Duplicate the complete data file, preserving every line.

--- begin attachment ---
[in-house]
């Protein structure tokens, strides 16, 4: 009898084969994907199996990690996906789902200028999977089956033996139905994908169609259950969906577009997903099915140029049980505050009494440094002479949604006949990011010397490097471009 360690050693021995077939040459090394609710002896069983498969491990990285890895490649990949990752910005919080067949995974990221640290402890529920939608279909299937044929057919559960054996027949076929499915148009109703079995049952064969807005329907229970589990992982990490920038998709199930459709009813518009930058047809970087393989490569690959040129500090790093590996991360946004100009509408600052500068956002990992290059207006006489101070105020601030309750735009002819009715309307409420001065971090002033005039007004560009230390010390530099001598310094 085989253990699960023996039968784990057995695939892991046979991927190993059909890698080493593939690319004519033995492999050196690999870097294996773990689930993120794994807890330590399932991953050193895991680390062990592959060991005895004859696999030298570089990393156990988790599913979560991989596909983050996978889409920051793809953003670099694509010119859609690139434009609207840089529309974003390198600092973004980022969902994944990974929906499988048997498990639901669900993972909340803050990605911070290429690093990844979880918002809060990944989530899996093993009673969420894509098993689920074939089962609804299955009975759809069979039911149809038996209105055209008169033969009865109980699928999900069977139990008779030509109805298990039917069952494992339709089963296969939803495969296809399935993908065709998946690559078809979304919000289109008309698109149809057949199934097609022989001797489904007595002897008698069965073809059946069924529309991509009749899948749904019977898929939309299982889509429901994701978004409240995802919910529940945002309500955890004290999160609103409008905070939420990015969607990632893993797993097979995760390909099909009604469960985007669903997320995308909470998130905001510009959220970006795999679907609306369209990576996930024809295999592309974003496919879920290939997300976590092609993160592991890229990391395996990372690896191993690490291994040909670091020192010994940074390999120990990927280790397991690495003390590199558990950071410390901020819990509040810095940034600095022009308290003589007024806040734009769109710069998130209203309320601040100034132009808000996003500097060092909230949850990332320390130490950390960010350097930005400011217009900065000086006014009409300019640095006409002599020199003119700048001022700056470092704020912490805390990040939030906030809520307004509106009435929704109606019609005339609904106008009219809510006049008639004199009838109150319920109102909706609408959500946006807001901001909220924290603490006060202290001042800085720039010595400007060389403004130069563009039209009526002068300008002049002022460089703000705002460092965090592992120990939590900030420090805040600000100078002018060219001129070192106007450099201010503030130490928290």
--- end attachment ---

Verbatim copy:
[in-house]
């Protein structure tokens, strides 16, 4: 009898084969994907199996990690996906789902200028999977089956033996139905994908169609259950969906577009997903099915140029049980505050009494440094002479949604006949990011010397490097471009 360690050693021995077939040459090394609710002896069983498969491990990285890895490649990949990752910005919080067949995974990221640290402890529920939608279909299937044929057919559960054996027949076929499915148009109703079995049952064969807005329907229970589990992982990490920038998709199930459709009813518009930058047809970087393989490569690959040129500090790093590996991360946004100009509408600052500068956002990992290059207006006489101070105020601030309750735009002819009715309307409420001065971090002033005039007004560009230390010390530099001598310094 085989253990699960023996039968784990057995695939892991046979991927190993059909890698080493593939690319004519033995492999050196690999870097294996773990689930993120794994807890330590399932991953050193895991680390062990592959060991005895004859696999030298570089990393156990988790599913979560991989596909983050996978889409920051793809953003670099694509010119859609690139434009609207840089529309974003390198600092973004980022969902994944990974929906499988048997498990639901669900993972909340803050990605911070290429690093990844979880918002809060990944989530899996093993009673969420894509098993689920074939089962609804299955009975759809069979039911149809038996209105055209008169033969009865109980699928999900069977139990008779030509109805298990039917069952494992339709089963296969939803495969296809399935993908065709998946690559078809979304919000289109008309698109149809057949199934097609022989001797489904007595002897008698069965073809059946069924529309991509009749899948749904019977898929939309299982889509429901994701978004409240995802919910529940945002309500955890004290999160609103409008905070939420990015969607990632893993797993097979995760390909099909009604469960985007669903997320995308909470998130905001510009959220970006795999679907609306369209990576996930024809295999592309974003496919879920290939997300976590092609993160592991890229990391395996990372690896191993690490291994040909670091020192010994940074390999120990990927280790397991690495003390590199558990950071410390901020819990509040810095940034600095022009308290003589007024806040734009769109710069998130209203309320601040100034132009808000996003500097060092909230949850990332320390130490950390960010350097930005400011217009900065000086006014009409300019640095006409002599020199003119700048001022700056470092704020912490805390990040939030906030809520307004509106009435929704109606019609005339609904106008009219809510006049008639004199009838109150319920109102909706609408959500946006807001901001909220924290603490006060202290001042800085720039010595400007060389403004130069563009039209009526002068300008002049002022460089703000705002460092965090592992120990939590900030420090805040600000100078002018060219001129070192106007450099201010503030130490928290």